Xerography, also known as electrophotography, is a printing and photocopying technique that works on the basis of electrostatic charges. The xerography process is the dominant method of reproducing images and printing computer data and is used in photocopiers, laser printer s and fax machines. The term derives from the Greek words xeros , meaning dry and graphos , meaning writing.
Xerography was invented in the late 1930s by an American patent lawyer named Chester Carlson. At first, engineers considered the idea useless and several years passed before the potential of the invention was appreciated by industry. During those years, IBM, Kodak, General Electric and RCA were among the companies that turned Carlson away. The Battelle Memorial Institute, a nonprofit organization, invested in Carlson's research and eventually signed a licensing agreement with a company called Haloid. Battelle and Haloid collaborated in research and demonstrated the technique in 1948. Haloid subsequently became Xerox.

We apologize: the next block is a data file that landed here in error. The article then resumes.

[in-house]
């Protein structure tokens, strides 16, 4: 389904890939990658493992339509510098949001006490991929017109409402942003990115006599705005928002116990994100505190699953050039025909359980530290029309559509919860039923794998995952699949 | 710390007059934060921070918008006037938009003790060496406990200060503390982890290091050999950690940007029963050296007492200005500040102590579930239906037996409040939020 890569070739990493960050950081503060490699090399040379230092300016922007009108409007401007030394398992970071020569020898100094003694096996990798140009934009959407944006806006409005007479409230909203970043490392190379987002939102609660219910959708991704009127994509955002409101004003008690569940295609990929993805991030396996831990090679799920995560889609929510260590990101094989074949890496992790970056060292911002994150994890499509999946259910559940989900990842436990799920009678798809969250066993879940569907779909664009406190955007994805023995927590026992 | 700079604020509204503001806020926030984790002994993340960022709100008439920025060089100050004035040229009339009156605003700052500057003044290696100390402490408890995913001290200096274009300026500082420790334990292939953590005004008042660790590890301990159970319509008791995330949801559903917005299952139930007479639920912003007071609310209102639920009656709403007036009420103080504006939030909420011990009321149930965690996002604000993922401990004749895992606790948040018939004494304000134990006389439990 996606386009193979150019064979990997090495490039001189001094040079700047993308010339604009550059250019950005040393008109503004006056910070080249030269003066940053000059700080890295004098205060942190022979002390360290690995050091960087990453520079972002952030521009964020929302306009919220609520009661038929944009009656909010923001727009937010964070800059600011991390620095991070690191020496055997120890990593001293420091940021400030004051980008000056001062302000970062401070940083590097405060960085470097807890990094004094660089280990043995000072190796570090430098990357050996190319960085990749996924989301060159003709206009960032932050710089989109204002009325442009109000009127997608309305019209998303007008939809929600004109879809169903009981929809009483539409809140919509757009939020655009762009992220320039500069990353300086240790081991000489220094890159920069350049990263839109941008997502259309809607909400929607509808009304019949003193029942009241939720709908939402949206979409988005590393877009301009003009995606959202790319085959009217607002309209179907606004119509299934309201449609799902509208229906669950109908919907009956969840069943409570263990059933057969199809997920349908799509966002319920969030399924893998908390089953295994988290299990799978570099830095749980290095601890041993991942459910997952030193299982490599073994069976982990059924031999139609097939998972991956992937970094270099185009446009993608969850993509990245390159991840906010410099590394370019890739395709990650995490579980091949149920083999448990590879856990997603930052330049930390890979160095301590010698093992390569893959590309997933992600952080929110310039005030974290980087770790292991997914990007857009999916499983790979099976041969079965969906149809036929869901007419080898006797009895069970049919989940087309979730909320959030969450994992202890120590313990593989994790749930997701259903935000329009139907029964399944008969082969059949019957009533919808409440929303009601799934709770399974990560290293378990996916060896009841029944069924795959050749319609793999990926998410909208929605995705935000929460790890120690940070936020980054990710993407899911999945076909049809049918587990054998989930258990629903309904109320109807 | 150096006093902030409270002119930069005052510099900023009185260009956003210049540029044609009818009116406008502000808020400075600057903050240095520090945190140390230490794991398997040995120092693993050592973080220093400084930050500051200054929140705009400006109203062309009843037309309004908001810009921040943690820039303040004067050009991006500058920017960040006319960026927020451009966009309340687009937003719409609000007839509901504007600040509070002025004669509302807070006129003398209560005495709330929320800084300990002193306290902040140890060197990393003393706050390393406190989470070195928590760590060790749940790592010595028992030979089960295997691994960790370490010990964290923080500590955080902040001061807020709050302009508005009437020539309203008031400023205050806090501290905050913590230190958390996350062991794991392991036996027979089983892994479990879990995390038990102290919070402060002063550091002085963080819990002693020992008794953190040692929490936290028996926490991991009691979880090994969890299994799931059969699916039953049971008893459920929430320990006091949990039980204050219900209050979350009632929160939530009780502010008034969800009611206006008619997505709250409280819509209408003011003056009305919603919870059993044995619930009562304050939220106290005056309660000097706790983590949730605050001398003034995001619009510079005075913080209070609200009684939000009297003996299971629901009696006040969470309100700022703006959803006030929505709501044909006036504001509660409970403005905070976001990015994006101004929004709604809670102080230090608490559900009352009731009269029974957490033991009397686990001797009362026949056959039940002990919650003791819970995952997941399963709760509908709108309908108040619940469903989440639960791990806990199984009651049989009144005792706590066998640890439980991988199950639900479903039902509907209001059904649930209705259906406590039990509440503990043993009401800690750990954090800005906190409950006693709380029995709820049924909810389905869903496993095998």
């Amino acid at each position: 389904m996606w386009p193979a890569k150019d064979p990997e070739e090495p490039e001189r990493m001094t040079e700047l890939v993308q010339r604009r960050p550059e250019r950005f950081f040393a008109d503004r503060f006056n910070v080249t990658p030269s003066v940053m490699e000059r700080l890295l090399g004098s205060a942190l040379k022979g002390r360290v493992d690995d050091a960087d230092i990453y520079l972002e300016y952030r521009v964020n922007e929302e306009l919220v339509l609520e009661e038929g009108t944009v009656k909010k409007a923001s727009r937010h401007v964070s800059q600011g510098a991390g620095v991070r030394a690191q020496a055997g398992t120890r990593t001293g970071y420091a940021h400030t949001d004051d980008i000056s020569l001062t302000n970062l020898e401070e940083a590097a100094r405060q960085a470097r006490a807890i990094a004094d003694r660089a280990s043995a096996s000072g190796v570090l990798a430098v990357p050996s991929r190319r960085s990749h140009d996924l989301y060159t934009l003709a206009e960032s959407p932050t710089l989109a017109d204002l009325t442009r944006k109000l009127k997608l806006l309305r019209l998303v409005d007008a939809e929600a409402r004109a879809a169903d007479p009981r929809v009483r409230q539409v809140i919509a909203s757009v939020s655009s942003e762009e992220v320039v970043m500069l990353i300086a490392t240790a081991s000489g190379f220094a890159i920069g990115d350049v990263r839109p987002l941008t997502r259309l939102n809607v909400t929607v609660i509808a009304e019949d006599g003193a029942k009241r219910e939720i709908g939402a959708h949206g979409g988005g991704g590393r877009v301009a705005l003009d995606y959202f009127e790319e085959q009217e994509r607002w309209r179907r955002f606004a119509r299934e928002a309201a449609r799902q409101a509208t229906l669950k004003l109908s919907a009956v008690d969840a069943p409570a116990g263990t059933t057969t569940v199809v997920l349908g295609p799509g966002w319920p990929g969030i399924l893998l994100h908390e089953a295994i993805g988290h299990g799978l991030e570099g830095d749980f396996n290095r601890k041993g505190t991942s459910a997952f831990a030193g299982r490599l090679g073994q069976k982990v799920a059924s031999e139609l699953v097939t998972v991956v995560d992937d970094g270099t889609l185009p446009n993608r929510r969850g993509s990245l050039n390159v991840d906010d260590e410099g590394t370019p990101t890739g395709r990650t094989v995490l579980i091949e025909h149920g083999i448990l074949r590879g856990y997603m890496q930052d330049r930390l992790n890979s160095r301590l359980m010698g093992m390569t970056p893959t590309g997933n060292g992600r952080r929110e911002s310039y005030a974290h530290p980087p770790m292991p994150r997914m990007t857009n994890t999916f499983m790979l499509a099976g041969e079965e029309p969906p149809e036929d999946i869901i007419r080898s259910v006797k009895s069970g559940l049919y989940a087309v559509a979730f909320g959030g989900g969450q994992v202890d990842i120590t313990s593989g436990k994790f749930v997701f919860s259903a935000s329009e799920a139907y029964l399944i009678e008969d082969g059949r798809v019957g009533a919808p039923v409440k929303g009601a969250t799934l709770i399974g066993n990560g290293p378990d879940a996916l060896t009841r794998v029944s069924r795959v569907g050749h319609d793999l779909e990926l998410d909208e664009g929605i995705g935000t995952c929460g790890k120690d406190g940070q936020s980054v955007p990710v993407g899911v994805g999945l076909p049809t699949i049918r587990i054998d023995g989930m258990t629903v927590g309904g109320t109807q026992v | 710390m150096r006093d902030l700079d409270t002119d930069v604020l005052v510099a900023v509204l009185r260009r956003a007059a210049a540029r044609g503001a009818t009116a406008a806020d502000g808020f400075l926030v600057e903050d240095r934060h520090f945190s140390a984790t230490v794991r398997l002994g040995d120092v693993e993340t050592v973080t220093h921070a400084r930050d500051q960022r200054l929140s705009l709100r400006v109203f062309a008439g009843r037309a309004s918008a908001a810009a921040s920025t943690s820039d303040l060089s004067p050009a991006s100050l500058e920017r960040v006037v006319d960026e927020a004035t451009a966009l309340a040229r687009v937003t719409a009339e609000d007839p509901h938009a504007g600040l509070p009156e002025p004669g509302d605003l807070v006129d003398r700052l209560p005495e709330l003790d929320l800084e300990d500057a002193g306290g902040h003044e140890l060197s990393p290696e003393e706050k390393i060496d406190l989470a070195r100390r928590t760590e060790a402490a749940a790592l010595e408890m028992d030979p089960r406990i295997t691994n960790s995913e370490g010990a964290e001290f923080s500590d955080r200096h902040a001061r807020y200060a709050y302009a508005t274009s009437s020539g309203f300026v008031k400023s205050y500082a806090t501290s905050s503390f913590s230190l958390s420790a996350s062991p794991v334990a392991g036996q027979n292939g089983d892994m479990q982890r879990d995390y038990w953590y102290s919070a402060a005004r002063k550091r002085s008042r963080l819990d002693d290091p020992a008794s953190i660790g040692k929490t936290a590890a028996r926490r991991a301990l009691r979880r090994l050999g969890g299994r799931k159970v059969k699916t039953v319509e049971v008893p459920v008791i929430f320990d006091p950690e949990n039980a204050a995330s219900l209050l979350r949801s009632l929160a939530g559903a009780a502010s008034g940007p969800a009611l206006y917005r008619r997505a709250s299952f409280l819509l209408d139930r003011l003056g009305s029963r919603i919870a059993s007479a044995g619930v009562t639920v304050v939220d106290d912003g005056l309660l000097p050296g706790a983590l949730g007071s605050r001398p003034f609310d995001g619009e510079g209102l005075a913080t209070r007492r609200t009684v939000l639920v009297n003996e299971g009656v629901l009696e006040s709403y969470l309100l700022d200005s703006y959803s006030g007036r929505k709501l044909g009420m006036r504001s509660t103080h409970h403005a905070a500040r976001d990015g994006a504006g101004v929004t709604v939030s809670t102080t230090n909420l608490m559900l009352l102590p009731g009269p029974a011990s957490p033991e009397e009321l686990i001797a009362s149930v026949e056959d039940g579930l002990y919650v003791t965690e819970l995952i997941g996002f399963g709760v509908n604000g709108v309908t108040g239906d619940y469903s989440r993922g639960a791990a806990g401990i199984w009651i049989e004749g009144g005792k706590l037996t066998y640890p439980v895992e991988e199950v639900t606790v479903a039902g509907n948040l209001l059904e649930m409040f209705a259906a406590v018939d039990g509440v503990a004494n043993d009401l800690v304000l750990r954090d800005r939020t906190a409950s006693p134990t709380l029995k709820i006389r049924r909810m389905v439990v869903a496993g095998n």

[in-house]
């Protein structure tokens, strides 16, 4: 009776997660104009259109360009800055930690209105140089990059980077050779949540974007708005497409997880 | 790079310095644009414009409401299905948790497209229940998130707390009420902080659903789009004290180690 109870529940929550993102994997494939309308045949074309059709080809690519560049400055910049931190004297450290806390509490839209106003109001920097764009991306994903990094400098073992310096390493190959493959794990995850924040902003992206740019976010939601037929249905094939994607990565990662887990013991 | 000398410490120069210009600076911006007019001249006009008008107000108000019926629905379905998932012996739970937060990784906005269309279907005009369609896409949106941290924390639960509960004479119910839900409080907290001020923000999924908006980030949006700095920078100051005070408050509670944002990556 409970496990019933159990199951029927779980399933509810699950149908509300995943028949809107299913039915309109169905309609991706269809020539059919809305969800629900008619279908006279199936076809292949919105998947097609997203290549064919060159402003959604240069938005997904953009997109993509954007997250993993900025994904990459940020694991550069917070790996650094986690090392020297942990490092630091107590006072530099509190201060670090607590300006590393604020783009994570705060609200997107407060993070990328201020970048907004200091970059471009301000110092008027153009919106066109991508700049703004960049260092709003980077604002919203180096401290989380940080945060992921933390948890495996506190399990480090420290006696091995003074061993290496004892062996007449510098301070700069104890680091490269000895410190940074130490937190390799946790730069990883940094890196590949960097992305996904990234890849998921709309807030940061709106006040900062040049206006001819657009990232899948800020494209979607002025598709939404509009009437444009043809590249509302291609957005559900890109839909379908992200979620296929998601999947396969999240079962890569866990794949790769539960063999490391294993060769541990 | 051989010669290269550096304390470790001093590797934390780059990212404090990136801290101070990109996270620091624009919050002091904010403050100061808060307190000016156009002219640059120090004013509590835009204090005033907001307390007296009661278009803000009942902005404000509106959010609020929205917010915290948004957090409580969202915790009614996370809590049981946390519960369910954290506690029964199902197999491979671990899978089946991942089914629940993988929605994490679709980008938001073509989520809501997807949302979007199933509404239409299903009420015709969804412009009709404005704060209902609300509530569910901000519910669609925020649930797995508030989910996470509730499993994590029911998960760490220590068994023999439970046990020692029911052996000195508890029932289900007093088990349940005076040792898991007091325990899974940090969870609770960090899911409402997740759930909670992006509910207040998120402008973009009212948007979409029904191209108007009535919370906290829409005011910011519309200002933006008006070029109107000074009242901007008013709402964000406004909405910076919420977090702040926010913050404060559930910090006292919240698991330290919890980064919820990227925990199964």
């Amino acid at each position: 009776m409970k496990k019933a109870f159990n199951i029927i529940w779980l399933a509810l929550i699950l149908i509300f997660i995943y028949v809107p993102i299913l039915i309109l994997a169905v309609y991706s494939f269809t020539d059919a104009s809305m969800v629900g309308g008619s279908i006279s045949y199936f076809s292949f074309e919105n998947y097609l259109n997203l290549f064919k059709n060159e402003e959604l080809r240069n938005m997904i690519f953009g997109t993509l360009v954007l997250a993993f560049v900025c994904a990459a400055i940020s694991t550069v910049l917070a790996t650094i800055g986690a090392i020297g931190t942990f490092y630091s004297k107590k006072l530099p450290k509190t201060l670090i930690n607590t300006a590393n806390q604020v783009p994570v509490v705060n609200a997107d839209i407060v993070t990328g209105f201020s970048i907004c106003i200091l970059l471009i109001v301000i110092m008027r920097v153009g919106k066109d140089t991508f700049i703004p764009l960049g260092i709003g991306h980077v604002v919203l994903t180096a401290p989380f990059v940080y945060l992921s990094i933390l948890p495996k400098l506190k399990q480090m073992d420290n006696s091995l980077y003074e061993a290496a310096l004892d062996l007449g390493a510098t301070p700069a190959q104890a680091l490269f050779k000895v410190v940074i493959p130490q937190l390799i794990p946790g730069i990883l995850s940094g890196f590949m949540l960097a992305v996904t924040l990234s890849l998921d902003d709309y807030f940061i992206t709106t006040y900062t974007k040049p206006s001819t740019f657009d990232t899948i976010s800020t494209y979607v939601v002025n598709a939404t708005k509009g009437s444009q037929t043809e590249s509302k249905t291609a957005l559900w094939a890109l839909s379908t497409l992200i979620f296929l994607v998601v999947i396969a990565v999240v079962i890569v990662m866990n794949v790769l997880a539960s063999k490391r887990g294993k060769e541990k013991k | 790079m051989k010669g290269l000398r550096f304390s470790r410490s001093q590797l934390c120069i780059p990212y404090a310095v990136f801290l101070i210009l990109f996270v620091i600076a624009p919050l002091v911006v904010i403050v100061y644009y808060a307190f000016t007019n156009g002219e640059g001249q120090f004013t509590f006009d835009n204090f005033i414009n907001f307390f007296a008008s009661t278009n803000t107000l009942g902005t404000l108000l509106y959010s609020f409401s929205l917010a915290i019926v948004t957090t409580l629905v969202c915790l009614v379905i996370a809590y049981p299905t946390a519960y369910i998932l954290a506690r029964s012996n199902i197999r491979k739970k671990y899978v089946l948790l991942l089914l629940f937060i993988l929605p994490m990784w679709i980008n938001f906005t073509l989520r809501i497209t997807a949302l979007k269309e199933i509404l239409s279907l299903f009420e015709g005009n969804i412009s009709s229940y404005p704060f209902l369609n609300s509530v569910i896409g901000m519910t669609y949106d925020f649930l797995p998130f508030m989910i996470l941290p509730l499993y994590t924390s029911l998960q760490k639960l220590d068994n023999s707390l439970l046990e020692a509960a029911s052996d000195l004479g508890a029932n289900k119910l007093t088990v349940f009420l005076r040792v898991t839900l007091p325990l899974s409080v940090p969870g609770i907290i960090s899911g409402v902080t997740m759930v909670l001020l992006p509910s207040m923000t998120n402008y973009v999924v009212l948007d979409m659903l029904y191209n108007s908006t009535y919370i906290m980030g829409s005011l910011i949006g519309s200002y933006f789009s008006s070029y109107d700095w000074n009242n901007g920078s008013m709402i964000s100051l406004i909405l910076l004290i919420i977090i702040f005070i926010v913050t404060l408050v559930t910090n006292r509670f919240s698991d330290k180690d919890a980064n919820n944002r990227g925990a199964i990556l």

The original xerography process allowed for reproducing or printing only grayscale images. Later, the capability to reproduce and print color images was developed. High-end grayscale and color laser printers can provide hard copy nearly as good as that produced by an offset printer. Xerography may eventually supplant traditional printing for the production of books and magazines.